Netflix has raised prices in countries including the UK and US for the first time in two years.
The streaming video service will also increase subscription charges in some European countries, a spokeswoman said.
A standard UK plan will rise 50p to £7.99 a month, while a premium subscription for four simultaneous users jumps £1 to £9.99 a month.
The standard US plan increases by $1 to $10.99 a month, with a $2 rise to $13.99 for the premium option.
A basic subscription in the UK, which does not offer high definition viewing, remains at £5.99 a month.
The increases apply immediately for new customers, while existing users will be notified of the change 30 days in advance.
Germany and France are among the other countries where prices will rise. Subscriptions were tweaked in Canada, Latin America and some Nordic countries earlier this year.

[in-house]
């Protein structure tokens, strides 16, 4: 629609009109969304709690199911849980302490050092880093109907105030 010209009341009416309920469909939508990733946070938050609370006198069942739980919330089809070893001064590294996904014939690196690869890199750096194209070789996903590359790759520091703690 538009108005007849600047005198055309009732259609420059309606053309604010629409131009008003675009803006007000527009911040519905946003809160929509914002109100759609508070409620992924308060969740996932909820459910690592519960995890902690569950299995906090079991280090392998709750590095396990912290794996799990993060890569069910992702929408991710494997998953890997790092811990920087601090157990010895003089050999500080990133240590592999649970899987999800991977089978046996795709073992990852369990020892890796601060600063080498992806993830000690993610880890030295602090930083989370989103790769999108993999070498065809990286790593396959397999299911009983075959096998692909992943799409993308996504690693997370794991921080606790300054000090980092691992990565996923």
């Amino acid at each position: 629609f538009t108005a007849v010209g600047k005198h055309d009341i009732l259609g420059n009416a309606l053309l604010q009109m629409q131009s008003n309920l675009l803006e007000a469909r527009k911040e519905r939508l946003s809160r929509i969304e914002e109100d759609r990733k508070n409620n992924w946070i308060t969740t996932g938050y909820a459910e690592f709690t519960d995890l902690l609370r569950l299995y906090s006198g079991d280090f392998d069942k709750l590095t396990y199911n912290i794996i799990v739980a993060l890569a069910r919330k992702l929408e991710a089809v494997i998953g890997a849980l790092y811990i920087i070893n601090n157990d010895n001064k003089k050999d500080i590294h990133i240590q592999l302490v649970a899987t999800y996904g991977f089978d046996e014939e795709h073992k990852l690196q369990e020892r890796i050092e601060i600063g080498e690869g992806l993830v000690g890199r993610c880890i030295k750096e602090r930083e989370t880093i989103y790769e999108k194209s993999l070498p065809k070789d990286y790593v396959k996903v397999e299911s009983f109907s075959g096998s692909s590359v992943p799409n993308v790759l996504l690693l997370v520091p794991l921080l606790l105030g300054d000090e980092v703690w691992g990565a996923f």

Netflix said in July it has 104 million subscribers globally, while revenues rose 32% in the second quarter to $2.8bn.
Shares in Netflix closed 5.4% in New York, bringing the stock’s gain this year to 56%.
The price rises come as Netflix faces growing competition from Amazon and other sites such as Hulu in the US.
The company continues to spending heavily on original programming such as The Crown, Stranger Things and House of Cards.
It also promises 40 feature films this year ranging from “big-budget popcorn films to grassroots independent cinema”.
One of those titles Mudbound, which Variety describes as “an epic about race and poverty in the 1940s Mississippi Delta”, starring Mary J. Blige and Carey Mulligan.
The film, which premiered at the Toronto film festival last month, is available to stream from 17 November – the same day it opens in some US cinemas.
Some critics say it is a contender for the Academy Awards and would be the first Netflix feature to be in the Oscars race.